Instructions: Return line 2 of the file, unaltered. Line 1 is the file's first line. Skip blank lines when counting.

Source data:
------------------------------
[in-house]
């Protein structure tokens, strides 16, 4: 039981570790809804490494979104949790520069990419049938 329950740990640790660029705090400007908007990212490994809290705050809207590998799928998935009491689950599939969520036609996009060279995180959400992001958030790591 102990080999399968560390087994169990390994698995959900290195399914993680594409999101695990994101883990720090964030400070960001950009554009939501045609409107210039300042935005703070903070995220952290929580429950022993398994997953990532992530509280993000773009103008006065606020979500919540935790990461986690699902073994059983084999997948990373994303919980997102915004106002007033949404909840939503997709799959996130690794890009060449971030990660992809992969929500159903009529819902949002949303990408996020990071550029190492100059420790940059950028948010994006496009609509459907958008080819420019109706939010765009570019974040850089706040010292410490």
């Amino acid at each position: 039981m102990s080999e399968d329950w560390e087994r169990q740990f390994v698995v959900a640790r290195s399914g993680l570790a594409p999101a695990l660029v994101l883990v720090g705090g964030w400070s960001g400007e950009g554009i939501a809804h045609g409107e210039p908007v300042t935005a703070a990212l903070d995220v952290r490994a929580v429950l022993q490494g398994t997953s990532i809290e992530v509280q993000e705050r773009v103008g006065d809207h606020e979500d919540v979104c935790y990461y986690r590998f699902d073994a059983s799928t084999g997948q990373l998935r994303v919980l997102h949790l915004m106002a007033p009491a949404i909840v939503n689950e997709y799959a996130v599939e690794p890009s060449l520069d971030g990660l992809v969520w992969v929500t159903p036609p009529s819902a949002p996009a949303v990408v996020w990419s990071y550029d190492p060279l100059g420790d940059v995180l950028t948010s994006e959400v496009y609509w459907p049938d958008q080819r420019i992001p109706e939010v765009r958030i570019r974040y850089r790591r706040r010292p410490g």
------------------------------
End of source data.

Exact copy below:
């Protein structure tokens, strides 16, 4: 039981570790809804490494979104949790520069990419049938 329950740990640790660029705090400007908007990212490994809290705050809207590998799928998935009491689950599939969520036609996009060279995180959400992001958030790591 102990080999399968560390087994169990390994698995959900290195399914993680594409999101695990994101883990720090964030400070960001950009554009939501045609409107210039300042935005703070903070995220952290929580429950022993398994997953990532992530509280993000773009103008006065606020979500919540935790990461986690699902073994059983084999997948990373994303919980997102915004106002007033949404909840939503997709799959996130690794890009060449971030990660992809992969929500159903009529819902949002949303990408996020990071550029190492100059420790940059950028948010994006496009609509459907958008080819420019109706939010765009570019974040850089706040010292410490």